A TINY Scottish island inhabited only by puffins and seals since its lighthouse keeper departed proved one of the remotest locations yet for an intrepid local company.

Colleagues from LARS International in Carnforth headed to northernmost Scotland to decommission a weather station for an unnamed client on the isolated rocky outcrop of Sule Skerry - a haven for wildlife 35 miles from Orkney's main island.

Challenging logistics meant their mission took a month to plan, and was meticulously timed to avoid the seabird breeding season as well as seal pups nesting on rocks.

The three-tonne weather station's metal tower and cabin had to be dismantled and airlifted by helicopter back to Orkney in pieces, in as few trips as possible, over two-and-a-half days. The crew were then flown back to the mainland - all with minimal disruption to the island's wildlife.

"We were advised the breeding season for puffins extends from early April to late August; from mid-March to late September for gannets; and from early February to mid-September for shags," said Julian Cooper, business development manager at LARS, which specialises in installing and building radio sites and antenna systems.

"When taken together, these breeding seasons mean consent is not normally given for helicopter access between February 1 and September 30.

“We were also advised the grassy, peat areas of Sule Skerry are covered in puffin burrows, so visitors are recommended to avoid walking on these areas where possible. What’s more, there are often seal pups on the island any time between November and March and they like the rocky area behind the mast.”

Once the seal pups had left the rocks, LARS was eventually given access to the 16-hectare island, a Site of Special Scientific Interest.

Seizing "a small window of opportunity", helicopter firm PDG Aviation Services was hired to ferry two LARS colleagues back and forth to the island, complete with sandwiches, an emergency five-day survival kit, satellite phone and compact portable loo. A third team member stayed on the mainland.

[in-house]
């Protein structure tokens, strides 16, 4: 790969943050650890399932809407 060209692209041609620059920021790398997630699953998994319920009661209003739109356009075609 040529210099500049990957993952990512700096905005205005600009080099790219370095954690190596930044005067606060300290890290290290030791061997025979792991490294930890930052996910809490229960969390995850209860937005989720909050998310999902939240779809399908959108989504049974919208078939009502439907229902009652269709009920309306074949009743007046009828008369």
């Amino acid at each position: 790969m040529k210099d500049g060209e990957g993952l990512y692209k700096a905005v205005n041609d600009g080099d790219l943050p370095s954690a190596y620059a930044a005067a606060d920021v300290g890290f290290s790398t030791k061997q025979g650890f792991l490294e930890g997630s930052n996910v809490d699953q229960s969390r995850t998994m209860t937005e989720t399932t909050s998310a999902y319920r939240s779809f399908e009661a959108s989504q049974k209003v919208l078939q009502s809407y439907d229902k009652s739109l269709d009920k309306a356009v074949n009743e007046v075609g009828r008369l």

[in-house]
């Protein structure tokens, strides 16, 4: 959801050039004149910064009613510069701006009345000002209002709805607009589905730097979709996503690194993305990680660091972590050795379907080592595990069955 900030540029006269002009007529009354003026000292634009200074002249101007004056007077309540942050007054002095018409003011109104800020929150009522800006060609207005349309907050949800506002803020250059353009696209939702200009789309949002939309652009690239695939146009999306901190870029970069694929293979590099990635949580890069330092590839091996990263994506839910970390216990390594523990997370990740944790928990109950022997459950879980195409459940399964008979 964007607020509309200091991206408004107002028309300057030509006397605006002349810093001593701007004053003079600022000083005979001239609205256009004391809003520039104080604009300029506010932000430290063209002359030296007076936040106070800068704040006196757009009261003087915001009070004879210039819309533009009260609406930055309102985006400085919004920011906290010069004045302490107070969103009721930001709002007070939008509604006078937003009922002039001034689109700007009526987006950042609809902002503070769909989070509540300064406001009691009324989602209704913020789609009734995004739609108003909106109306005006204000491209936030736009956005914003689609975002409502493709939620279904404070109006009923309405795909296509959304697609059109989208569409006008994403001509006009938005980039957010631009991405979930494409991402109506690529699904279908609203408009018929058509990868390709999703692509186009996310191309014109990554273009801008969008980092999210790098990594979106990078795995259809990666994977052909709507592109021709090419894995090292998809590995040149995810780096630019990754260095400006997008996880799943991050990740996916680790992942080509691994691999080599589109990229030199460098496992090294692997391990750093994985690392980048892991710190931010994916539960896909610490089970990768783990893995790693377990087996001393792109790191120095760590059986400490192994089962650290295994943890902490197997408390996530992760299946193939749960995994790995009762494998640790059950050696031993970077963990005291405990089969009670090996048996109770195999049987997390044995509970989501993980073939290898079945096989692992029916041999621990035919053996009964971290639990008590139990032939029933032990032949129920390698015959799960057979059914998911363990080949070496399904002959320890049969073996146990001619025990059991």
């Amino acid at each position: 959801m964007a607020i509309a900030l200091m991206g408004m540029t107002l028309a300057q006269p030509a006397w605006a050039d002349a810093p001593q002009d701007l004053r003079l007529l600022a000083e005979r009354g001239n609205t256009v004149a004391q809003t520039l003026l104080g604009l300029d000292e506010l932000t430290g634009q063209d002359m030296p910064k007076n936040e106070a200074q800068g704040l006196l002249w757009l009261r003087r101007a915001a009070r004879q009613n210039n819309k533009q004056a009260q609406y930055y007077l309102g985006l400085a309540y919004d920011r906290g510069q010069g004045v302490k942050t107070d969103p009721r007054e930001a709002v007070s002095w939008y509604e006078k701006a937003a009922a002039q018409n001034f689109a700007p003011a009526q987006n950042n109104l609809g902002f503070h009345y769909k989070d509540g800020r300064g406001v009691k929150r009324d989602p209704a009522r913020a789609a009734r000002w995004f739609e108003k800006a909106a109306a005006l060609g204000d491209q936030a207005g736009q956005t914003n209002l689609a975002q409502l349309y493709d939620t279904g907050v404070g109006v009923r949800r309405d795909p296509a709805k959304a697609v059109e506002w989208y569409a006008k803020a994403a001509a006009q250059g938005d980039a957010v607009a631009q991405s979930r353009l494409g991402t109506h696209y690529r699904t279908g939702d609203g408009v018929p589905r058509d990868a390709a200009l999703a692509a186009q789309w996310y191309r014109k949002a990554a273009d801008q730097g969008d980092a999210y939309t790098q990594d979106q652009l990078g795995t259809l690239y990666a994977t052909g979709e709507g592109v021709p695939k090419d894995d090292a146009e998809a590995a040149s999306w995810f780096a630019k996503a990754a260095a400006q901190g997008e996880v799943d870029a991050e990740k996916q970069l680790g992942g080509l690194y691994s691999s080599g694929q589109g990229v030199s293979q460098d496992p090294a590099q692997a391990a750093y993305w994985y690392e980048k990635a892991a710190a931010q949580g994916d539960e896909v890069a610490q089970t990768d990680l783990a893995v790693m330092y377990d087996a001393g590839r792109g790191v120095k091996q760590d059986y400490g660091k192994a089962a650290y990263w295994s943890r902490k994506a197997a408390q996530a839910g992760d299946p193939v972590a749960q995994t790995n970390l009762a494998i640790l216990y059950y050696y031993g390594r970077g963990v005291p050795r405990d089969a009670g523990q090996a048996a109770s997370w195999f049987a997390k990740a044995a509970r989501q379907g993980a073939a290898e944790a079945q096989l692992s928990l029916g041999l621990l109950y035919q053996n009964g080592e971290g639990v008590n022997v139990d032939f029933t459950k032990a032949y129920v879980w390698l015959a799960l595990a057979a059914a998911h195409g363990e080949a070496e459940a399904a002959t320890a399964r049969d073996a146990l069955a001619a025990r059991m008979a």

Mr Cooper said: "When our customer's opening gambit was, I thought I'd get in touch because you're a can-do company, you know the request is not going to be that straightforward.

"On paper it seemed simple enough. Decommission the tower and cabin which were on the island and bring them back to the mainland to be disposed of. But that's where straightforward stopped and challenging began.

"For instance, there's no skip on Sule Skerry, and certainly nowhere you can safely dispose of any large metal objects. And of course there was the wildlife issue of which we needed to be very mindful."

LARS projects manager Nick Churchill said: "This was a true test of sensitivity, logistics and collaboration and couldn't have been successfully carried out without the assistance of local residents and businesses.

"It was a project LARS were thrilled to be a part of. Well done to all those involved - we’re looking forward to the next email which references our can-do attitude."